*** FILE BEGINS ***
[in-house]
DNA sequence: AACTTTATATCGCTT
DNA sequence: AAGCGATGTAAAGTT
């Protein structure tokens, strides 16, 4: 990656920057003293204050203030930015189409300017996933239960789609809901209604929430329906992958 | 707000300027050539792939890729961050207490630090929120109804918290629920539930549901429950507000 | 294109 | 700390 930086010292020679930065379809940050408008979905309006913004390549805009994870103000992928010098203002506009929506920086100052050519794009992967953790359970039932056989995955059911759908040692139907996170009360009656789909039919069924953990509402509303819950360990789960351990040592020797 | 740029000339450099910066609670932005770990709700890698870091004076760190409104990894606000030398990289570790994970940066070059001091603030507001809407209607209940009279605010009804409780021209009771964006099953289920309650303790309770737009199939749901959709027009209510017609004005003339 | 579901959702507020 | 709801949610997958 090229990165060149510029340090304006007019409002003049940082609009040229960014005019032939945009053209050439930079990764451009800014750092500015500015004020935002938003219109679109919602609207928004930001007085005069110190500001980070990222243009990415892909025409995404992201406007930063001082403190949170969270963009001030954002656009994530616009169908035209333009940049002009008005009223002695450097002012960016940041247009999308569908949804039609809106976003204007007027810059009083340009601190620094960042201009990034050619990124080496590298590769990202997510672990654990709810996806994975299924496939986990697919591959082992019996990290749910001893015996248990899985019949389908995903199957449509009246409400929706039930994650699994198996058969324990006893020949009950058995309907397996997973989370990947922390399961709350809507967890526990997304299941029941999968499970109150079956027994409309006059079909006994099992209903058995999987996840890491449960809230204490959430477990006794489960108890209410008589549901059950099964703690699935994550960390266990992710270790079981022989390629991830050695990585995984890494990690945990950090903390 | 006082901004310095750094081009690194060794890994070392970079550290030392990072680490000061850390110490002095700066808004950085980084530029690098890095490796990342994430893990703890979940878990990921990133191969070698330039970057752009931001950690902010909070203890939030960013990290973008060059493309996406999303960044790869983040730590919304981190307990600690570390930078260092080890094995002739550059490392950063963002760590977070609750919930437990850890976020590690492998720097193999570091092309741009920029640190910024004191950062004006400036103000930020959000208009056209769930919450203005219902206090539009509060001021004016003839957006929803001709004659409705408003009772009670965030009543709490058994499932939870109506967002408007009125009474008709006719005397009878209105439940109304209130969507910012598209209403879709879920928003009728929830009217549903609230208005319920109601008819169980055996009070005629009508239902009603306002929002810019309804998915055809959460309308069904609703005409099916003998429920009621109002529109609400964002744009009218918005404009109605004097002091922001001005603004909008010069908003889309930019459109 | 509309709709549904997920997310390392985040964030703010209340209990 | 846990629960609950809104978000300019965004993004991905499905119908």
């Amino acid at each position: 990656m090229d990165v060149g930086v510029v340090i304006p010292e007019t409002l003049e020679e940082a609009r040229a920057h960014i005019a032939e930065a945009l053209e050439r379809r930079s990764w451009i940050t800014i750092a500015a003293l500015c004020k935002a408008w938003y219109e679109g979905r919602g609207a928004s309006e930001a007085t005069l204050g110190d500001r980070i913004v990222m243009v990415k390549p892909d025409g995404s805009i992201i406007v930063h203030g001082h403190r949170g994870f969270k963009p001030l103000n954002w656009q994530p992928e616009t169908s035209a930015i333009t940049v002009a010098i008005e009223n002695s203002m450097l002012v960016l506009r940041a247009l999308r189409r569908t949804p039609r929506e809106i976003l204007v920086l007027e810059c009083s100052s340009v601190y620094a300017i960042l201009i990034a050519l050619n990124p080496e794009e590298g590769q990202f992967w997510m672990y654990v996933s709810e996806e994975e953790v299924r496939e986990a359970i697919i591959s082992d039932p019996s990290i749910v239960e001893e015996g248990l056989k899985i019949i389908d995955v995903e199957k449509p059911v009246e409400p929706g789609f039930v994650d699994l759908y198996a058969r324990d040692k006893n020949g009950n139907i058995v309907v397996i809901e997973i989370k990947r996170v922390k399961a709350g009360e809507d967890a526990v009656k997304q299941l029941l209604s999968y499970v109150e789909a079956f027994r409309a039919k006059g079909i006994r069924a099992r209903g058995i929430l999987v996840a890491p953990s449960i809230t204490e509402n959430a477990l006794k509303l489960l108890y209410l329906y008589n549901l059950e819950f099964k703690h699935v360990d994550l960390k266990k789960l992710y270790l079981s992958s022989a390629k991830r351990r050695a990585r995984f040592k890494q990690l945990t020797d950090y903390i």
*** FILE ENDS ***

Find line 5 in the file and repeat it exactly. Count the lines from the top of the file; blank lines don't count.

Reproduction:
């Amino acid at each position: 990656m090229d990165v060149g930086v510029v340090i304006p010292e007019t409002l003049e020679e940082a609009r040229a920057h960014i005019a032939e930065a945009l053209e050439r379809r930079s990764w451009i940050t800014i750092a500015a003293l500015c004020k935002a408008w938003y219109e679109g979905r919602g609207a928004s309006e930001a007085t005069l204050g110190d500001r980070i913004v990222m243009v990415k390549p892909d025409g995404s805009i992201i406007v930063h203030g001082h403190r949170g994870f969270k963009p001030l103000n954002w656009q994530p992928e616009t169908s035209a930015i333009t940049v002009a010098i008005e009223n002695s203002m450097l002012v960016l506009r940041a247009l999308r189409r569908t949804p039609r929506e809106i976003l204007v920086l007027e810059c009083s100052s340009v601190y620094a300017i960042l201009i990034a050519l050619n990124p080496e794009e590298g590769q990202f992967w997510m672990y654990v996933s709810e996806e994975e953790v299924r496939e986990a359970i697919i591959s082992d039932p019996s990290i749910v239960e001893e015996g248990l056989k899985i019949i389908d995955v995903e199957k449509p059911v009246e409400p929706g789609f039930v994650d699994l759908y198996a058969r324990d040692k006893n020949g009950n139907i058995v309907v397996i809901e997973i989370k990947r996170v922390k399961a709350g009360e809507d967890a526990v009656k997304q299941l029941l209604s999968y499970v109150e789909a079956f027994r409309a039919k006059g079909i006994r069924a099992r209903g058995i929430l999987v996840a890491p953990s449960i809230t204490e509402n959430a477990l006794k509303l489960l108890y209410l329906y008589n549901l059950e819950f099964k703690h699935v360990d994550l960390k266990k789960l992710y270790l079981s992958s022989a390629k991830r351990r050695a990585r995984f040592k890494q990690l945990t020797d950090y903390i």